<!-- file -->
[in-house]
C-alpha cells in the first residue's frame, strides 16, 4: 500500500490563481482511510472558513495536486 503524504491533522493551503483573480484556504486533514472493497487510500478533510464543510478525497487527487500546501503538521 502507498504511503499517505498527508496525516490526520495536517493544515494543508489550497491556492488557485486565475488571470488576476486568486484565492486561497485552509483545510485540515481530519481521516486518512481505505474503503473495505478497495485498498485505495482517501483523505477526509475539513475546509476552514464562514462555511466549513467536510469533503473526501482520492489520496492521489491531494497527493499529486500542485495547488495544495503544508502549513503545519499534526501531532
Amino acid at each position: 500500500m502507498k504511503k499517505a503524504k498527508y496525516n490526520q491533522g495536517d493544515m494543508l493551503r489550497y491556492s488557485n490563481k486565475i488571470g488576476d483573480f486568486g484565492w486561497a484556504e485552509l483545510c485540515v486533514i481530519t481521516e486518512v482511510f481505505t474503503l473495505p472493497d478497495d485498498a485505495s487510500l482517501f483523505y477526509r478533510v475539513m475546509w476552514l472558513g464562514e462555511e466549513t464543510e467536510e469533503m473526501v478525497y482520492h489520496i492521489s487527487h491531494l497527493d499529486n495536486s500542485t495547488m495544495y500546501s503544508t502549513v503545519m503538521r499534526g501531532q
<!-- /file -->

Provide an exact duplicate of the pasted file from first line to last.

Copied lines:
[in-house]
C-alpha cells in the first residue's frame, strides 16, 4: 500500500490563481482511510472558513495536486 503524504491533522493551503483573480484556504486533514472493497487510500478533510464543510478525497487527487500546501503538521 502507498504511503499517505498527508496525516490526520495536517493544515494543508489550497491556492488557485486565475488571470488576476486568486484565492486561497485552509483545510485540515481530519481521516486518512481505505474503503473495505478497495485498498485505495482517501483523505477526509475539513475546509476552514464562514462555511466549513467536510469533503473526501482520492489520496492521489491531494497527493499529486500542485495547488495544495503544508502549513503545519499534526501531532
Amino acid at each position: 500500500m502507498k504511503k499517505a503524504k498527508y496525516n490526520q491533522g495536517d493544515m494543508l493551503r489550497y491556492s488557485n490563481k486565475i488571470g488576476d483573480f486568486g484565492w486561497a484556504e485552509l483545510c485540515v486533514i481530519t481521516e486518512v482511510f481505505t474503503l473495505p472493497d478497495d485498498a485505495s487510500l482517501f483523505y477526509r478533510v475539513m475546509w476552514l472558513g464562514e462555511e466549513t464543510e467536510e469533503m473526501v478525497y482520492h489520496i492521489s487527487h491531494l497527493d499529486n495536486s500542485t495547488m495544495y500546501s503544508t502549513v503545519m503538521r499534526g501531532q